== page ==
The “West Side Story” remake has no drastic revisions to the songs’ tempos or arrangements. The movie also doesn’t add any original songs that were written specifically for this remake, in an attempt to get awards for new and original movie music. The song placements mostly stay true to the original, with some notable exceptions.

“I Feel Pretty,” Maria’s joyous ode to romance and self-confidence, has a different setting. In the original “West Side Story” movie, Maria sang “I Feel Pretty” in a private room with three seamstresses. In the “West Side Story” remake makes this musical number a much more public spectacle.

María works as a cleaning woman at a boutique. She sings “I Feel Pretty” while dancing through the rooms of the boutique with several other cleaning women during after-hours. This setting gives the scene a more aspirational tone to what the characters do, as they let loose in a boutique where they work but probably can’t afford the clothes that are sold in the boutique.

Fans of Moreno will have to wait until the last third of the movie for Valentina’s big musical moment: the show-stopping tune “Somewhere,” which she performs solo. It’s an absolute exquisite rendition that might make some viewers more than a little misty-eyed. All of the cast members rise to the occasion to make this “West Side Story” very entertaining and emotion-filled. There isn’t a mediocre performer in the movie’s principal cast.

Zegler carries her scenes as María with an eager-to-please demeanor. She doesn’t have the star power of Wood, but Zegler and Elgort have nice chemistry together as María and Tony. Elgort doesn’t always sound like the working-class New Yorker that he’s supposed to be as Tony when he speaks, but Elgort gives Tony the type of heartthrob charm that makes it easy to see why María falls so hard and fast for him. Elgort and Zegler have singing voices that are very good, but not particularly distinctive.

DeBose lights up every scene that she’s in and is the breakout star of the movie. Her version of Anita has a commanding presence and the flashiest dance movies. Debose’s larger-than-life portrayal of Anita is ideal for this type of splashy movie musical. Anita has a big personality, but she also has a more realistic view of life and love than starry-eyed María. And that’s why, for adults with enough life experience, Anita is a more relatable character than María.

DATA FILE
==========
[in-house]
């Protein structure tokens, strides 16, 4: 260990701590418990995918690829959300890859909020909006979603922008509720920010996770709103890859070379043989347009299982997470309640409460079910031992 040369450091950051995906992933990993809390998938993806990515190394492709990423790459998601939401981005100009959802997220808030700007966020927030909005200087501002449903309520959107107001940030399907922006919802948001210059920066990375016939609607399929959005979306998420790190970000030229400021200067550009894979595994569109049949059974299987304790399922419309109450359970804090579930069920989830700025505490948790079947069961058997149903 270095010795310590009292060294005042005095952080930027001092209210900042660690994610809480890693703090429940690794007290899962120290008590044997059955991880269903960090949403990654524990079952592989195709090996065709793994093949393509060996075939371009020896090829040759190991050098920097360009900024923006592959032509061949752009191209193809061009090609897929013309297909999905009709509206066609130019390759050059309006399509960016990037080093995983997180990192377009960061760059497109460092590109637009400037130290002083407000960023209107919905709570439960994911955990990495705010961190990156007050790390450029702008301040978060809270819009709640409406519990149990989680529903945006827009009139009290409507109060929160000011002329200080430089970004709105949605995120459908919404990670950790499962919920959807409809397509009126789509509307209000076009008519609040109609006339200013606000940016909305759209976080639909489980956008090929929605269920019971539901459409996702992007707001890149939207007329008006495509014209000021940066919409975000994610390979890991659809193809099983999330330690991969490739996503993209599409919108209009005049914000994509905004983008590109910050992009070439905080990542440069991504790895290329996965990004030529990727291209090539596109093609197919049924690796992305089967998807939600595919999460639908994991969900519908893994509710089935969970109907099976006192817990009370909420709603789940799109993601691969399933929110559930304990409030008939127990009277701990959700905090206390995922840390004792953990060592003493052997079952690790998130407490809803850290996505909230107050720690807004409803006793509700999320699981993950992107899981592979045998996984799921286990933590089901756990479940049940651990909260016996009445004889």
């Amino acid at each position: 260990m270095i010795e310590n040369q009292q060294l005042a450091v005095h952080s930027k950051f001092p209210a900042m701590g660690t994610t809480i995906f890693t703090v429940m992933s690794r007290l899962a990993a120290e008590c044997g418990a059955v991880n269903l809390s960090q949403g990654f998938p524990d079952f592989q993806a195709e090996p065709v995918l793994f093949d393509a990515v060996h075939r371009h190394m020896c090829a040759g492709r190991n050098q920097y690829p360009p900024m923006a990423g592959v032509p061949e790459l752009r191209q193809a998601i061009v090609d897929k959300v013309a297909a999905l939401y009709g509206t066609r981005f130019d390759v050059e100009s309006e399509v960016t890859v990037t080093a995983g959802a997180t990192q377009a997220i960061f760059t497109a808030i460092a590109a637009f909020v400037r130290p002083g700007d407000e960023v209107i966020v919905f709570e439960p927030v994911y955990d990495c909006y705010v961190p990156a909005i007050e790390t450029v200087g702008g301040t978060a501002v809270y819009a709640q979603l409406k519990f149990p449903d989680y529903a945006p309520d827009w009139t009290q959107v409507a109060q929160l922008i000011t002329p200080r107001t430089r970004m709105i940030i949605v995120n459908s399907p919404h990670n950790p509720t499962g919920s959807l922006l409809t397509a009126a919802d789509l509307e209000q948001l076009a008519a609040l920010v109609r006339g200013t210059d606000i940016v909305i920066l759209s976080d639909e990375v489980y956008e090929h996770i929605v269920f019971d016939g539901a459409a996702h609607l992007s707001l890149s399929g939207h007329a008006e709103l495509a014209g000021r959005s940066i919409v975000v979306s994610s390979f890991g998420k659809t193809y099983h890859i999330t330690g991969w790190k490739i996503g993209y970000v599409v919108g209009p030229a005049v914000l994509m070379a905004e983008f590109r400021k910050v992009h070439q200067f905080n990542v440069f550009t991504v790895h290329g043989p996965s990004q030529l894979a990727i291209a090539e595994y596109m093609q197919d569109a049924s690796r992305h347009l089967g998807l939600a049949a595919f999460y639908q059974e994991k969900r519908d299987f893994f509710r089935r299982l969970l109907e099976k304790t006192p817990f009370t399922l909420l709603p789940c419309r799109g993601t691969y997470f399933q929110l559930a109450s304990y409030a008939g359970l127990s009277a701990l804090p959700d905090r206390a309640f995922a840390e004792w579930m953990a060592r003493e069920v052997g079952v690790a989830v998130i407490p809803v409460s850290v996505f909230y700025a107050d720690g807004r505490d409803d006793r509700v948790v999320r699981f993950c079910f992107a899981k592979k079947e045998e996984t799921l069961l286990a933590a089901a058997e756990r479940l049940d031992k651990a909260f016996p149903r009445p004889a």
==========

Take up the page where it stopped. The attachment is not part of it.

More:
Alvarez’s Bernardo has more machismo, as well as a little more emotional depth, than the Bernardo of the original “West Side Story” movie. Bernardo uses his arrogance to cover up his insecurities over feeling like he’s someone who’s “not good enough,” so he over-compensates. What he sees as being over-protective of María is really being over-controlling. What he sees as pride in being a Shark is really an endorsement of violent racism.

In the original “West Side Story,” Anita and Bernardo were an attractive couple, but you never got the impression that they had much romantic passion for each other. There’s more believable sexual heat with Anita and Bernardo in this “West Side Story” remake. DeBose and Alvarez seem to have natural chemistry with each other as Anita and Bernardo, who sees himself as the ultimate alpha male. Sex in the movie is hinted at but not explicitly shown. For example, Anita and Bernardo kiss passionately before slamming a bedroom door behind them; María and Tony wake up together half-dressed in bed.

As for the dazzling dance numbers, “West Side Story” movie remake choreographer Justin Peck brings his ballet background to the movie, with dance moves that are more complicated but a little more graceful, enhancing the stellar work by choreographer/director Robbins for the first “West Side Story” movie. DeBose is a standout in the dance scenes, which have a more sensuous and unbridled energy than the original “West Side Story” movie. (And that’s probably because depictions of sexuality in movies had more restrictions in movies released in 1961, compared to 2021.)

For the “West Side Story” remake, cinematographer Janusz Kaminski and production design make things look bigger and more over-the-top in scale. An overcast night can’t just be an overcast night. It looks like a fog-filled, full-moon scene out of a horror movie. A crumbling slum area can’t look like a crumbling slum area. It looks like a bombed-out war zone. It’s all very impressive, in terms of visuals.

And yet somehow, this more ambitious, bigger-budget version of “West Side Story” loses some of the neighborhood intimacy that the original “West Side Story” movie had. Everything looks professionally done in the remake, but just a little too staged and calculated. And maybe that’s because the movie was filmed and built on soundstages. (The “West Side Story” remake was filmed at Steiner Studios in Brooklyn.) Sometimes bigger isn’t always better.

The ending of the “West Side Story” remake doesn’t end as abruptly as the first “West Side Story” does. Without giving away too many details, it’s enough to say that the remake has a more melodramatic ending with some preachiness. It’s a revision that some “West Side Story” fans might like, while others won’t. This slightly new ending doesn’t take away from the overall spirit of “West Side Story,” which is a celebration of life and love, with the knowledge that both can be precious, fleeting and experienced with a lot of heartache.

20th Century Studios will release “West Side Story” in U.S. cinemas on December 10, 2021.

Review: ‘Tick, Tick…Boom!,’ starring Andrew Garfield, Alexandra Shipp, Robin de Jesús, Joshua Henry, Judith Light and Vanessa Hudgens

November 22, 2021

by Carla Hay